The Phoenix Mars Lander has almost completed its first set of ‘wet chemistry’ experiments on the red planet’s soil and scientists very excited with what they’ve found. A preliminary analysis of soil samples have found it to be a lot more alkaline than expected, meaning that it could support life.
A single cubic meter of soil was recovered by the lander’s robotic arm. Its pH has been measured at between eight and nine, and the instruments have also detected salts components, including magnesium, sodium, potassium, and chlorine.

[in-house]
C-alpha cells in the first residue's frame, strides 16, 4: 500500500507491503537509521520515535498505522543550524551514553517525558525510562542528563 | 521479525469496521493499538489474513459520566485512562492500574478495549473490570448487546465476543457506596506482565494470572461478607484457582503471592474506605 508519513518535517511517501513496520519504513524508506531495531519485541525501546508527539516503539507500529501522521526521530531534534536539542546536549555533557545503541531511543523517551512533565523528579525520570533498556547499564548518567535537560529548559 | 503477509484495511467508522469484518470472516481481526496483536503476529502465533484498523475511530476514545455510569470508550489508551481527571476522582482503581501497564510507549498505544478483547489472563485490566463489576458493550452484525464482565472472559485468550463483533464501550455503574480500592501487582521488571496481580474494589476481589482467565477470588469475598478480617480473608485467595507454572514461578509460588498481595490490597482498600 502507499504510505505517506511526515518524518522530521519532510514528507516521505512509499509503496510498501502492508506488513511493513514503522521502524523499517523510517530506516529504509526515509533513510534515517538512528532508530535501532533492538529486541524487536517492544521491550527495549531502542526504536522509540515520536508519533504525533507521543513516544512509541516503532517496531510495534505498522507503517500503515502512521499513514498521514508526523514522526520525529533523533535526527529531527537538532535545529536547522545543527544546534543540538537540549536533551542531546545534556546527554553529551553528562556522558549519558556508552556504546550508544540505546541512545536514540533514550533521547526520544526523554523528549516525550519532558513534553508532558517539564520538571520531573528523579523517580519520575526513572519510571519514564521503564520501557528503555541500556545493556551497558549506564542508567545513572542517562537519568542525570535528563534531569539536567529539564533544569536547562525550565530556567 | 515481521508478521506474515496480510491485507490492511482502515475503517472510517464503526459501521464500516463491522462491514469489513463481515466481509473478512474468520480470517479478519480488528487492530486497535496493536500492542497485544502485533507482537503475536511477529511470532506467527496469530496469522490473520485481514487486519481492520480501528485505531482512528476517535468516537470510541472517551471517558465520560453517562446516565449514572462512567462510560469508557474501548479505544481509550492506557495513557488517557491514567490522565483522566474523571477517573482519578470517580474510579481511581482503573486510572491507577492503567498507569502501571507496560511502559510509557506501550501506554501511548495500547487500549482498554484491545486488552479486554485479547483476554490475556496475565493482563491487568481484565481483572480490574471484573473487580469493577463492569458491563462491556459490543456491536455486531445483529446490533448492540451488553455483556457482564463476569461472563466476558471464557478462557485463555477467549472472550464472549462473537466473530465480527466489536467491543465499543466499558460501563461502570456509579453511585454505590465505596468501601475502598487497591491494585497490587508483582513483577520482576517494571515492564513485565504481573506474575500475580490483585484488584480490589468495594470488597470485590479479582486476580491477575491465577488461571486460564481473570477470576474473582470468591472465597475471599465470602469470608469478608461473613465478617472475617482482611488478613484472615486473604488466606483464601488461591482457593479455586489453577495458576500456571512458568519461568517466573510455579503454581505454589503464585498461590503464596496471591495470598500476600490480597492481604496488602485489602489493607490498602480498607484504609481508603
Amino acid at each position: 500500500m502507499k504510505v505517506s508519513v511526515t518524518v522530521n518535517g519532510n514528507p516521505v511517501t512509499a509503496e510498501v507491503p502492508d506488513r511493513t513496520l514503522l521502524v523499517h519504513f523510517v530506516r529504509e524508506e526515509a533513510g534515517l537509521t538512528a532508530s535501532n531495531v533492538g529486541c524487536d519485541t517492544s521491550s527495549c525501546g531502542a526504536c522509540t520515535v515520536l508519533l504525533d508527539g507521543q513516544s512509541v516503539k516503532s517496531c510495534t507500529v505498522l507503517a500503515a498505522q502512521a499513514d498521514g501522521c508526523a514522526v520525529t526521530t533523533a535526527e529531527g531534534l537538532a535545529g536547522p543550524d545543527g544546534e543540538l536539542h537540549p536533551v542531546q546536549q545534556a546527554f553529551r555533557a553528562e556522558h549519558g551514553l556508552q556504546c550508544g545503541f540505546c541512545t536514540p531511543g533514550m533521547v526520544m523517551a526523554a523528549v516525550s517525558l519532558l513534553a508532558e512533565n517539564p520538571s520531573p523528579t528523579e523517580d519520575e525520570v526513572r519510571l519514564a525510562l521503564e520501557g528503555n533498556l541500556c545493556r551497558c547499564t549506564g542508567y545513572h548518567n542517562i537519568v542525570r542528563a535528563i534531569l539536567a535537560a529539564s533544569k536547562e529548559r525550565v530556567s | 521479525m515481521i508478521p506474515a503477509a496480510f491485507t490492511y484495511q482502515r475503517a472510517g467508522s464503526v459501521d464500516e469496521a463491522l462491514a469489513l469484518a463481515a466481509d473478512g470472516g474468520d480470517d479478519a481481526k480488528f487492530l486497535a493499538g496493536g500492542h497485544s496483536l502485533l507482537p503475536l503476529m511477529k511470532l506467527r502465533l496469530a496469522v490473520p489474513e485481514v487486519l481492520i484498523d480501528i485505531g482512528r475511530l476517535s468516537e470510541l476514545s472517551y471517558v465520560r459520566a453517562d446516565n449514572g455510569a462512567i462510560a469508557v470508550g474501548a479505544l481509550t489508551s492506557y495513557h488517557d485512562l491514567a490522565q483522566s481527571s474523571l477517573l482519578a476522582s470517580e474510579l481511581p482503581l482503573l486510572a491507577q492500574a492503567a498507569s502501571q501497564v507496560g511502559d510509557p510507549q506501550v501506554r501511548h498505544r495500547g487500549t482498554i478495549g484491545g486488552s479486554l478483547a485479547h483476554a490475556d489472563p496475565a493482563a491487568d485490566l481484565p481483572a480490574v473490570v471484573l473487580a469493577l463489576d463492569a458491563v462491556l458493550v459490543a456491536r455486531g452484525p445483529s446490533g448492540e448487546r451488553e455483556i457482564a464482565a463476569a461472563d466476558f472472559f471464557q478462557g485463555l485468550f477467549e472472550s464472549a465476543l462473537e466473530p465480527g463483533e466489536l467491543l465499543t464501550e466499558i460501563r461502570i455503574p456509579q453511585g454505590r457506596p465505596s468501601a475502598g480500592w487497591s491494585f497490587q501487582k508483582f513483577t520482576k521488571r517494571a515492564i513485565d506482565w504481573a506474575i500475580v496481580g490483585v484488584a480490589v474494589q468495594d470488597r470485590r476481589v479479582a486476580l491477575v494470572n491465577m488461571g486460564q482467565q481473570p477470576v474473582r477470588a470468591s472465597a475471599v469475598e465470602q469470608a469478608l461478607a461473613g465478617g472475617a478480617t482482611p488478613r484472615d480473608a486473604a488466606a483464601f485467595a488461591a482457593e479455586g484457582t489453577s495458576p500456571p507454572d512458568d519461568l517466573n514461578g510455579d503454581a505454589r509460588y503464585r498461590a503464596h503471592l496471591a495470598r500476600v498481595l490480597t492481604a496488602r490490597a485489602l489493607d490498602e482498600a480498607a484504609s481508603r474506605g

“It is the type of soil you would probably have in your back yard, you know, alkaline,” said Sam Kounaves, the lead investigator for the wet chemistry laboratory on Phoenix. “You might be able to grow asparagus in it really well. … It is very exciting for us.”
I’m not particularly green fingered but I think the -30 degree C surface temperature might be more of an obstacle. Still, I’ll donate a bag of miracle grow and a watering can if someone wants to give Space Asparagus a go.
This finding and the discovery of ice last week are all very encouraging indications that there might have once been life on the planet. Next we’re waiting for results from the complex Thermal and Evolved-Gas Analyzer (TEGA) which is currently working on a further soil sample.